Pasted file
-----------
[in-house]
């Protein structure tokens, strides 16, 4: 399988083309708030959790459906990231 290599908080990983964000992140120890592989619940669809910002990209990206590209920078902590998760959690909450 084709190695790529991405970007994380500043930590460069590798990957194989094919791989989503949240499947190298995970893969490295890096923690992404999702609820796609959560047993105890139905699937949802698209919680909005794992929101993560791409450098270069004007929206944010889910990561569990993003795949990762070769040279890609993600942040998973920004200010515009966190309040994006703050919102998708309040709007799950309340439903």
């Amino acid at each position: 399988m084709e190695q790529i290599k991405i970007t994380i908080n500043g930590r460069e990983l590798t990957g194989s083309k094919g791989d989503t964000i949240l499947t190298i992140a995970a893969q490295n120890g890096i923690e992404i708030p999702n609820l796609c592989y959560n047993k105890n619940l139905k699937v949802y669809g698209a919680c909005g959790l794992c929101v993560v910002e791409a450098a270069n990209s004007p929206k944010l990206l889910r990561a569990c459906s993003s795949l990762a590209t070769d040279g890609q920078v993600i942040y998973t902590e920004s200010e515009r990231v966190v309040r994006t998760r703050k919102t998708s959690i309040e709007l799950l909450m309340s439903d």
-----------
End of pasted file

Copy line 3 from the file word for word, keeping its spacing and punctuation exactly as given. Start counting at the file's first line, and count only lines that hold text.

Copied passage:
């Amino acid at each position: 399988m084709e190695q790529i290599k991405i970007t994380i908080n500043g930590r460069e990983l590798t990957g194989s083309k094919g791989d989503t964000i949240l499947t190298i992140a995970a893969q490295n120890g890096i923690e992404i708030p999702n609820l796609c592989y959560n047993k105890n619940l139905k699937v949802y669809g698209a919680c909005g959790l794992c929101v993560v910002e791409a450098a270069n990209s004007p929206k944010l990206l889910r990561a569990c459906s993003s795949l990762a590209t070769d040279g890609q920078v993600i942040y998973t902590e920004s200010e515009r990231v966190v309040r994006t998760r703050k919102t998708s959690i309040e709007l799950l909450m309340s439903d």